I can honestly say, hand on heart, that Nice is my favourite place I have ever visited.
I recently saw a photo online of a friend who is currently there and it was strange how one picture can make you feel all kinds of emotions – even thinking back on it now makes me want to book a flight ASAP. During my time working as an au pair in France, I visited Nice sooo many times (I lived about a 30 minute bus journey away and with tickets costing just €1.50, I was in Nice pretty much every week!)
I think one of the best bits about Nice is that there is just so much to do; go shopping, take in the sights, wander through the old town, take a dip in the sea, sunbathe on the beach, admire the yachts at the port. I could go on forever about how much I love the place but I’ll save you all the boredom and summarise a few of my favourite things to do in my favourite city ever!
‘Place Massena’ is a square which kind of feels like the centre of Nice and a hub from where everything else stems from. Prepare yourself for an explosion of colour from the pastel buildings to the ‘chess-board-esque’ floor; it feels a bit like walking into a fairytale! The ‘Avenue Jean Médicin’ with its many shops, ‘Promenade du Paillon’, Nice Old Town and the beach along the ‘Promenade des Anglais’ are all surrounding the square which makes it really feel like it’s in the centre of the action (I would recommend grabbing a smoothie from ‘SoGreen Juice Bar’ which is located here and sit on one of the outside tables – the perfect people watching spot and incredibly delicious drinks!)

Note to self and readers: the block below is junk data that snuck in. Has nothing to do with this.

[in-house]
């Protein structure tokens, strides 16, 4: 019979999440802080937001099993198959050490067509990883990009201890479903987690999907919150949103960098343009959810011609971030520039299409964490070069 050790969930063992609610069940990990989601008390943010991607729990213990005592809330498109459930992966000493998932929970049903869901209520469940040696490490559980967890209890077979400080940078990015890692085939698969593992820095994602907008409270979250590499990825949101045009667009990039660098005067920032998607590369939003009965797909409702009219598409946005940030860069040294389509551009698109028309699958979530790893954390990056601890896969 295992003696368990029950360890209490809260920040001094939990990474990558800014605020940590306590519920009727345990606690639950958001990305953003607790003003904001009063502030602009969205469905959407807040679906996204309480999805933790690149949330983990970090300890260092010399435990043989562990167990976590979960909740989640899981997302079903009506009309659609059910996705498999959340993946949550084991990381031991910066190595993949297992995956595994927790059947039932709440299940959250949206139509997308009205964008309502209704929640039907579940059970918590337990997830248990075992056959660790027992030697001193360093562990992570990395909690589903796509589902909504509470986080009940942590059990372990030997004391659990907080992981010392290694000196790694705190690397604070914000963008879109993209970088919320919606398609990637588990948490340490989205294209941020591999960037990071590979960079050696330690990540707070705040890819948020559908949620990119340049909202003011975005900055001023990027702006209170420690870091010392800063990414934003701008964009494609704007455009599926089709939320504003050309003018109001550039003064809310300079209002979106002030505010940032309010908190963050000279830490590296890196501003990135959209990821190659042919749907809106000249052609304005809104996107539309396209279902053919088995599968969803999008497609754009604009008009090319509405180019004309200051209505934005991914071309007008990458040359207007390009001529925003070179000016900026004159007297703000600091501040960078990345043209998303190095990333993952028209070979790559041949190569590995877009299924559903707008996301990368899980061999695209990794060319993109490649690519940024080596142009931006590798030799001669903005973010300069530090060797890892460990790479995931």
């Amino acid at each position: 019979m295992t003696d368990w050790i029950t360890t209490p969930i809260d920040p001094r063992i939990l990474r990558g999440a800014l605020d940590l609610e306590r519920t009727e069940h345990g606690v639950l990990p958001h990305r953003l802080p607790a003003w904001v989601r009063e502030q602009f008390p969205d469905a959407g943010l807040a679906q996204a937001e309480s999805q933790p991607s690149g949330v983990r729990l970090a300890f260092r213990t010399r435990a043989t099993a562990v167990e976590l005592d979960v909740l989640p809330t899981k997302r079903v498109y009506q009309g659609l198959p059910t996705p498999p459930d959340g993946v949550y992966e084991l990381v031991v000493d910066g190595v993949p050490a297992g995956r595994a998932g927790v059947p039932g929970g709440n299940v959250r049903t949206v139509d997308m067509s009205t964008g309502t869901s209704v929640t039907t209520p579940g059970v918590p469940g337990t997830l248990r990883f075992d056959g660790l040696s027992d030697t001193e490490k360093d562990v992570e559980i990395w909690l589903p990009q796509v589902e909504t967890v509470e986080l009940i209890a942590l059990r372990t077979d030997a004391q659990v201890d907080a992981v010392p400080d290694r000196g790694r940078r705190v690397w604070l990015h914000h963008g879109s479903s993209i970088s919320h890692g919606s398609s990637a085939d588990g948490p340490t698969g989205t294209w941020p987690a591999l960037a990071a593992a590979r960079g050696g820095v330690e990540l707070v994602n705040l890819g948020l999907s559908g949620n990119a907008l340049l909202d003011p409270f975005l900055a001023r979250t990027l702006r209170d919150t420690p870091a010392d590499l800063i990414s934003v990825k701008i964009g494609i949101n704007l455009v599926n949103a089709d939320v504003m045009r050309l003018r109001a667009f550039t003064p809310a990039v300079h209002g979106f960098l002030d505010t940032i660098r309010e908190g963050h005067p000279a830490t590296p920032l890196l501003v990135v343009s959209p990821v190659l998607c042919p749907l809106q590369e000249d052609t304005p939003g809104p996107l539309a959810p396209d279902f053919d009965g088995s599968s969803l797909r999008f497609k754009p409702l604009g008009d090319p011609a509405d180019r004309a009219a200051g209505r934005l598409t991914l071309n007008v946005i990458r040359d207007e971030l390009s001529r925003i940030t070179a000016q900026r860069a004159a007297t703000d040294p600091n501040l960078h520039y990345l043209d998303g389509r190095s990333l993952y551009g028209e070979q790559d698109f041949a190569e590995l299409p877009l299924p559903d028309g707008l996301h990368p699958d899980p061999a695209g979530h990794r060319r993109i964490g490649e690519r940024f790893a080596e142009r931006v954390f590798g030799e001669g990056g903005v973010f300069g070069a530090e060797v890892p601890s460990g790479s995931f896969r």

Promenade du Paillon